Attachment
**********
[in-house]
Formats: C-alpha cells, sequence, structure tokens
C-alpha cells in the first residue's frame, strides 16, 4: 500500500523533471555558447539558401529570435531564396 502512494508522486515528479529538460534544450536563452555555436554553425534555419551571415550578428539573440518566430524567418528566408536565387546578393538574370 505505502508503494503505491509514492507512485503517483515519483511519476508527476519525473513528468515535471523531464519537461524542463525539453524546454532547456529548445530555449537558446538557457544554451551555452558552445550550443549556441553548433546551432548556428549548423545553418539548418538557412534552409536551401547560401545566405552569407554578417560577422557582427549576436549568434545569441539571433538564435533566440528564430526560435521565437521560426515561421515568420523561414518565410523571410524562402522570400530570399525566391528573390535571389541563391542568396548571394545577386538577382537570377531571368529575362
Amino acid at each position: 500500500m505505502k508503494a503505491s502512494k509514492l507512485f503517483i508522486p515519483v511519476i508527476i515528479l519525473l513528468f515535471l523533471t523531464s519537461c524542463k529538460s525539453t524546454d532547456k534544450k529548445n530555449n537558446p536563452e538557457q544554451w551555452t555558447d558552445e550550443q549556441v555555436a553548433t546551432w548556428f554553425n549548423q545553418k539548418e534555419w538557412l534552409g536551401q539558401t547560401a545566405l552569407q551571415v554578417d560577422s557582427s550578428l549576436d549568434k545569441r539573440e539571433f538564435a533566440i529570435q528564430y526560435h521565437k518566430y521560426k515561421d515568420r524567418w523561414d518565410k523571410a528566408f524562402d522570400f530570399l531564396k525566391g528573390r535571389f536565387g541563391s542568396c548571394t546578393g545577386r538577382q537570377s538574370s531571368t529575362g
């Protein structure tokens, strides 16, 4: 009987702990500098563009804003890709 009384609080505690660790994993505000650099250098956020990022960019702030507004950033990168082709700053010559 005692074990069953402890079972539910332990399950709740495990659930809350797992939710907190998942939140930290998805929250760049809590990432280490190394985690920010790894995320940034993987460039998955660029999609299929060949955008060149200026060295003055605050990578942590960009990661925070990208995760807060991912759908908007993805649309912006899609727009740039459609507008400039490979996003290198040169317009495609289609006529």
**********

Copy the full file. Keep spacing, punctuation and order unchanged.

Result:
[in-house]
Formats: C-alpha cells, sequence, structure tokens
C-alpha cells in the first residue's frame, strides 16, 4: 500500500523533471555558447539558401529570435531564396 502512494508522486515528479529538460534544450536563452555555436554553425534555419551571415550578428539573440518566430524567418528566408536565387546578393538574370 505505502508503494503505491509514492507512485503517483515519483511519476508527476519525473513528468515535471523531464519537461524542463525539453524546454532547456529548445530555449537558446538557457544554451551555452558552445550550443549556441553548433546551432548556428549548423545553418539548418538557412534552409536551401547560401545566405552569407554578417560577422557582427549576436549568434545569441539571433538564435533566440528564430526560435521565437521560426515561421515568420523561414518565410523571410524562402522570400530570399525566391528573390535571389541563391542568396548571394545577386538577382537570377531571368529575362
Amino acid at each position: 500500500m505505502k508503494a503505491s502512494k509514492l507512485f503517483i508522486p515519483v511519476i508527476i515528479l519525473l513528468f515535471l523533471t523531464s519537461c524542463k529538460s525539453t524546454d532547456k534544450k529548445n530555449n537558446p536563452e538557457q544554451w551555452t555558447d558552445e550550443q549556441v555555436a553548433t546551432w548556428f554553425n549548423q545553418k539548418e534555419w538557412l534552409g536551401q539558401t547560401a545566405l552569407q551571415v554578417d560577422s557582427s550578428l549576436d549568434k545569441r539573440e539571433f538564435a533566440i529570435q528564430y526560435h521565437k518566430y521560426k515561421d515568420r524567418w523561414d518565410k523571410a528566408f524562402d522570400f530570399l531564396k525566391g528573390r535571389f536565387g541563391s542568396c548571394t546578393g545577386r538577382q537570377s538574370s531571368t529575362g
């Protein structure tokens, strides 16, 4: 009987702990500098563009804003890709 009384609080505690660790994993505000650099250098956020990022960019702030507004950033990168082709700053010559 005692074990069953402890079972539910332990399950709740495990659930809350797992939710907190998942939140930290998805929250760049809590990432280490190394985690920010790894995320940034993987460039998955660029999609299929060949955008060149200026060295003055605050990578942590960009990661925070990208995760807060991912759908908007993805649309912006899609727009740039459609507008400039490979996003290198040169317009495609289609006529």